Go to National Library of New Zealand Te Puna Mātauranga o Aotearoa
Volume 4, 1871
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Astelia trinervia, n.s.

Stout, tufted; leaves 2–5 feet long, plaited, broadly recurved, pale green, the strong nerve on each side of the leaves closely supplemented by three others, forming a strong triple nerve. Flowers: Male.—Scape slender, woolly; branches flexuose and interlaced; bracts membranous, silky, many nerved; pedicels slender, but apparently stout from being clothed with loose wool; perianth rotate; segments lanceolate acuminate; filaments subulate; anthers broad. Female.—Scape as in male; bracts narrower, more leafy than in the male; branches few, short, erect, silky, or woolly; segments of perianth erect, narrow, short; ovary globose. Berry large, globose, deep crimson, three-celled; stigma sessile; seeds sharply angled, suspended from the inner angle of the cell; testa hard; scape prostrate in fruit.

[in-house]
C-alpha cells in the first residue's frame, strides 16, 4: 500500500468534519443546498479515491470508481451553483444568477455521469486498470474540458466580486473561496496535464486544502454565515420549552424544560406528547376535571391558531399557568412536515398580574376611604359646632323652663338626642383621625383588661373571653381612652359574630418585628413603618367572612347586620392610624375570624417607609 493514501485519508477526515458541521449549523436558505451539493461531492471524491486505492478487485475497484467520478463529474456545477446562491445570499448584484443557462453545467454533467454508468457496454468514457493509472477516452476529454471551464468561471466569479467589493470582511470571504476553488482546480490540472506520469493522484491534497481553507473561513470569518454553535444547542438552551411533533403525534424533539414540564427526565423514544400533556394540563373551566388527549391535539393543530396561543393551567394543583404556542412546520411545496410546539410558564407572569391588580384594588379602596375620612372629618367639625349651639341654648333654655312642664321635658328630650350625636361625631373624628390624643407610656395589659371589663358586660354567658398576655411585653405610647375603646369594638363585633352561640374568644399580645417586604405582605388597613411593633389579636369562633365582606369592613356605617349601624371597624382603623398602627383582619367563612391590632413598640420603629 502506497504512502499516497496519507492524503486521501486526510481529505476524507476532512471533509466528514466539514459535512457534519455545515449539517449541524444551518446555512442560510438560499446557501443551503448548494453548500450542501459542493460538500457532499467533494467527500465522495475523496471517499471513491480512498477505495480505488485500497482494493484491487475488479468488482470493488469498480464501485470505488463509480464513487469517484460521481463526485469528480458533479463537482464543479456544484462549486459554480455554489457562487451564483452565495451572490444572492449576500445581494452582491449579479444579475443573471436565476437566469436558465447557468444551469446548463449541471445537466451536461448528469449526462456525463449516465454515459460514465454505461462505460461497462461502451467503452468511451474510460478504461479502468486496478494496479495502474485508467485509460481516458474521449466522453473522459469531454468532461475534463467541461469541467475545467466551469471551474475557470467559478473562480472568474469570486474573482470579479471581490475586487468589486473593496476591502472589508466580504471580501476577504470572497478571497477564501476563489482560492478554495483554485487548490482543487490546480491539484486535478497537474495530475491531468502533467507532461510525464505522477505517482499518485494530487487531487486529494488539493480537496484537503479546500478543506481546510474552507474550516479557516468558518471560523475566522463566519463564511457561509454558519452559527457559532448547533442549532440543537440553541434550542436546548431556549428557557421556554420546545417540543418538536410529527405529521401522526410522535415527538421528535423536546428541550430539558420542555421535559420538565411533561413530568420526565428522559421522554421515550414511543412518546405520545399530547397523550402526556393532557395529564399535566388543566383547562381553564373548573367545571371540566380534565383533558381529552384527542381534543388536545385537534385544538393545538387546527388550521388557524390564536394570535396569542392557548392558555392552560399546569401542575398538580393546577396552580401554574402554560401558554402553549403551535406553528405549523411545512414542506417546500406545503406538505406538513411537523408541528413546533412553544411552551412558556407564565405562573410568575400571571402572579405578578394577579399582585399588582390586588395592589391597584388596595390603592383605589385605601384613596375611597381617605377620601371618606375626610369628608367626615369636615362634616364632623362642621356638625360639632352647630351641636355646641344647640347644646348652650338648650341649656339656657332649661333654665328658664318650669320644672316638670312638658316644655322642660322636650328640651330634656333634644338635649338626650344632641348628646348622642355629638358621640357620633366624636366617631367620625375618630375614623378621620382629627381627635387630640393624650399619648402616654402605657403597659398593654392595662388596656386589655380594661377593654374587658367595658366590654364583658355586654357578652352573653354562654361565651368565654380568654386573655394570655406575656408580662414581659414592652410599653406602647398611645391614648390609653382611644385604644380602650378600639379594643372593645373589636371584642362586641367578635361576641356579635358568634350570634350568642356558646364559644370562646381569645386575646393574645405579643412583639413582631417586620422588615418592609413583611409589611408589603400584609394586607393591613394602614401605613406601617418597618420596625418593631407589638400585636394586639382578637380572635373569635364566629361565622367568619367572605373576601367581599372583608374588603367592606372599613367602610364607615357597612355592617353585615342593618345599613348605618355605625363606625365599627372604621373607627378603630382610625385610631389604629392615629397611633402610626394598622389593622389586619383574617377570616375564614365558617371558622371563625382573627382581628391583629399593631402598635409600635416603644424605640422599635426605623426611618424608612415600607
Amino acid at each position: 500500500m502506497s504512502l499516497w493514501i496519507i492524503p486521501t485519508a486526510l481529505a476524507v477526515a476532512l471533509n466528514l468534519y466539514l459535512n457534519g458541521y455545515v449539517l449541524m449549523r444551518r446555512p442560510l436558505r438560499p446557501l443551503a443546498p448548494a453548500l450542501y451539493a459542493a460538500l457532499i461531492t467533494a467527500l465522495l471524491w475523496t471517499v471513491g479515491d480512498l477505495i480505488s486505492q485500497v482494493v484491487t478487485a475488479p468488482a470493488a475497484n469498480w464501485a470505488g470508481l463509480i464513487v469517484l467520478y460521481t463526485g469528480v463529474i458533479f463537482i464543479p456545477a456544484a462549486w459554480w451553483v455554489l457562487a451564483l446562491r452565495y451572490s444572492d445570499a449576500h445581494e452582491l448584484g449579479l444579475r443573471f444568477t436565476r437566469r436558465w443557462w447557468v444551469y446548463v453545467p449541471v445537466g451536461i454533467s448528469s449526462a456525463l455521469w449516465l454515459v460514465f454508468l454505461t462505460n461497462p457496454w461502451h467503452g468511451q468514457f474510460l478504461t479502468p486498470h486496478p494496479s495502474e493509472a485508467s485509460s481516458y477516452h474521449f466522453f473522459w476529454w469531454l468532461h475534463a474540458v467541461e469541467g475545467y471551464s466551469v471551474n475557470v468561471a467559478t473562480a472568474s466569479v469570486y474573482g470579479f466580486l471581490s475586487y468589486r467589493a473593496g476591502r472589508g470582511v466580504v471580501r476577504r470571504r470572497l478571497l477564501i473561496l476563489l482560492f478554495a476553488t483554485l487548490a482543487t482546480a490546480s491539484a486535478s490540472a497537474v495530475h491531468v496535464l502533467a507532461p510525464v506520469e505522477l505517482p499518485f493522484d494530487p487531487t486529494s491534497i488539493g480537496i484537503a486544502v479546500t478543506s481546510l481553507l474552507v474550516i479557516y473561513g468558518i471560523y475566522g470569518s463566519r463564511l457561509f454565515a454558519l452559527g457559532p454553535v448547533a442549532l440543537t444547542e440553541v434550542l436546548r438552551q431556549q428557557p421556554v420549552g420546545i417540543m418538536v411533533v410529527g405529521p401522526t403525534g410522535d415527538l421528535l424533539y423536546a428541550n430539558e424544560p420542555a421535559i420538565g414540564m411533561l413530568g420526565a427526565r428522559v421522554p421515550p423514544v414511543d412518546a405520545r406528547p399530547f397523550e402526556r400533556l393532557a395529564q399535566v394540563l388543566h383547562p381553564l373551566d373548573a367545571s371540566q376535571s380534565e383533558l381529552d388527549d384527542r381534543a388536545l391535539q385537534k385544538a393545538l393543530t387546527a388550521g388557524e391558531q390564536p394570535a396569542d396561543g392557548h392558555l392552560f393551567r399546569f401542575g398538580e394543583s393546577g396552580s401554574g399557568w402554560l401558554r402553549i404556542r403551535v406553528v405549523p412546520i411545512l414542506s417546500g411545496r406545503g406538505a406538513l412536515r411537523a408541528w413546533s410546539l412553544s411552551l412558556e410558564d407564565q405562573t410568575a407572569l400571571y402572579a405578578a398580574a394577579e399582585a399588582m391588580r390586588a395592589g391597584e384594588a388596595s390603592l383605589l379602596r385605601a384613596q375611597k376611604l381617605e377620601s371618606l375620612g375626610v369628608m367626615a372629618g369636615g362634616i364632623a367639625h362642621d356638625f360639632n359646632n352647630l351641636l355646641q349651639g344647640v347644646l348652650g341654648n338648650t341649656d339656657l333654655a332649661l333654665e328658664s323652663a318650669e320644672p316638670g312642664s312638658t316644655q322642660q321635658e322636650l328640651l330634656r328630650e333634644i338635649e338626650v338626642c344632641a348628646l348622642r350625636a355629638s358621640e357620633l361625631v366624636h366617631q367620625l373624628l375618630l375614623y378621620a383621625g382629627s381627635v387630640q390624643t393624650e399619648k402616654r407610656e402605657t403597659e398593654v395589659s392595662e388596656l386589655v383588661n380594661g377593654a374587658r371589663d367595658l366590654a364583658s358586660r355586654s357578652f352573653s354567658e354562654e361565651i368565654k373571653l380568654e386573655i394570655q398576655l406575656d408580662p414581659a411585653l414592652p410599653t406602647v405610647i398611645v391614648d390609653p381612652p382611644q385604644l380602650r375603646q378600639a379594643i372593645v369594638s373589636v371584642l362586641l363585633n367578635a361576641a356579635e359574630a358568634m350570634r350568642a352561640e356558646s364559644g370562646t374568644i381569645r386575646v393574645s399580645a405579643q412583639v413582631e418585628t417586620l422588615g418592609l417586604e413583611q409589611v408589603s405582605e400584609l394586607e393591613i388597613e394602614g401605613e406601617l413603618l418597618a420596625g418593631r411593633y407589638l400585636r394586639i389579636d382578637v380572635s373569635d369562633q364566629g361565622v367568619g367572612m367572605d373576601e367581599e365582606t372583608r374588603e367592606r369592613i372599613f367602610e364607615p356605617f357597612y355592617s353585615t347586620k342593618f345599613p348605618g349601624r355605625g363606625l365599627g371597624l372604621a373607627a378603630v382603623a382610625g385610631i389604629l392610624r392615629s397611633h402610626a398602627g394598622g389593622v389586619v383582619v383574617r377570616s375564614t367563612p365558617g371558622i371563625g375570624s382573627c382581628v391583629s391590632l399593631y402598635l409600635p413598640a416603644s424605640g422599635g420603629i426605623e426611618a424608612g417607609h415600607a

In hilly forests, from the North Cape to the Upper Waikato. The most abundant species. Leaves often so closely interlaced as to impede walking.

Flowers March to April; fruit mature in February.

Distinguished from its nearest ally, A. Banksii, by its green plaited leaves, with triple nerves, prostrate fruit scape, and globose crimson berry.

The “Kauri-grass,” of the settlers, ascends from the sea level to 2,000 feet.

I am indebted to Mr. H. Travers for an immature fruited specimen of an

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Astelia, from the Chatham Islands, doubtless identical with the form mentioned by Dr. Hooker at page 744 of the “Handbook,” and referred by him to A. Menziesii, Sm. In Baron Mueller's account of the vegetation of the Chatham Islands, he refers a fruited specimen collected by Mr. Travers to A. Banksii, as he incidentally points out that A. veratroides, Gaud., which is identical with A. Menziesii, Sm., is distinct from A. Banksii; it appears that the specimen submitted to him differs from those given to Dr. Hookerand myself, but in any case the specimen in my possession cannot be identified with any known New Zealand species.